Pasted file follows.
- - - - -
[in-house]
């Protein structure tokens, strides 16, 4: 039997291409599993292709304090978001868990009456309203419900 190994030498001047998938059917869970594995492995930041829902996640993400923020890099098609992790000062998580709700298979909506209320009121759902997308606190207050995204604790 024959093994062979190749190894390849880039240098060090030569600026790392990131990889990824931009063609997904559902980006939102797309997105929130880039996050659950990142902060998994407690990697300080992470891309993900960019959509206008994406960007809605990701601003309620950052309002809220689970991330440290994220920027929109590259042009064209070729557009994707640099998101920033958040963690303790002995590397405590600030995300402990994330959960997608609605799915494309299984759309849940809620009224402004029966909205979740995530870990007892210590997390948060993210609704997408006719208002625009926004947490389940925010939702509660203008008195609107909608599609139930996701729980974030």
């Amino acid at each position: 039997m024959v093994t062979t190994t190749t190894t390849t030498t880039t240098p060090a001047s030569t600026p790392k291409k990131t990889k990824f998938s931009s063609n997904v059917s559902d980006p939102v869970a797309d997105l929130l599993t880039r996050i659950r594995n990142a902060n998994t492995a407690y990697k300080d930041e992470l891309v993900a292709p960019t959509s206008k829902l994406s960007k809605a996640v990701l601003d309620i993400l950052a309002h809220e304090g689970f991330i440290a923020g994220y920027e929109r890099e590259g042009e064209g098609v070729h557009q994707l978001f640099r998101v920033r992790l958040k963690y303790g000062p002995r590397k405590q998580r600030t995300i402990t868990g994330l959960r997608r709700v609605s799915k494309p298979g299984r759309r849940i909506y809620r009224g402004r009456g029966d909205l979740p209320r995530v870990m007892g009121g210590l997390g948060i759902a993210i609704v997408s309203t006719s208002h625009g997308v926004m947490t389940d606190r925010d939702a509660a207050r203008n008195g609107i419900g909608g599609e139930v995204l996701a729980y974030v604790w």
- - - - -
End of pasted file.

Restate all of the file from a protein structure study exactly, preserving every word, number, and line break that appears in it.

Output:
[in-house]
């Protein structure tokens, strides 16, 4: 039997291409599993292709304090978001868990009456309203419900 190994030498001047998938059917869970594995492995930041829902996640993400923020890099098609992790000062998580709700298979909506209320009121759902997308606190207050995204604790 024959093994062979190749190894390849880039240098060090030569600026790392990131990889990824931009063609997904559902980006939102797309997105929130880039996050659950990142902060998994407690990697300080992470891309993900960019959509206008994406960007809605990701601003309620950052309002809220689970991330440290994220920027929109590259042009064209070729557009994707640099998101920033958040963690303790002995590397405590600030995300402990994330959960997608609605799915494309299984759309849940809620009224402004029966909205979740995530870990007892210590997390948060993210609704997408006719208002625009926004947490389940925010939702509660203008008195609107909608599609139930996701729980974030």
């Amino acid at each position: 039997m024959v093994t062979t190994t190749t190894t390849t030498t880039t240098p060090a001047s030569t600026p790392k291409k990131t990889k990824f998938s931009s063609n997904v059917s559902d980006p939102v869970a797309d997105l929130l599993t880039r996050i659950r594995n990142a902060n998994t492995a407690y990697k300080d930041e992470l891309v993900a292709p960019t959509s206008k829902l994406s960007k809605a996640v990701l601003d309620i993400l950052a309002h809220e304090g689970f991330i440290a923020g994220y920027e929109r890099e590259g042009e064209g098609v070729h557009q994707l978001f640099r998101v920033r992790l958040k963690y303790g000062p002995r590397k405590q998580r600030t995300i402990t868990g994330l959960r997608r709700v609605s799915k494309p298979g299984r759309r849940i909506y809620r009224g402004r009456g029966d909205l979740p209320r995530v870990m007892g009121g210590l997390g948060i759902a993210i609704v997408s309203t006719s208002h625009g997308v926004m947490t389940d606190r925010d939702a509660a207050r203008n008195g609107i419900g909608g599609e139930v995204l996701a729980y974030v604790w």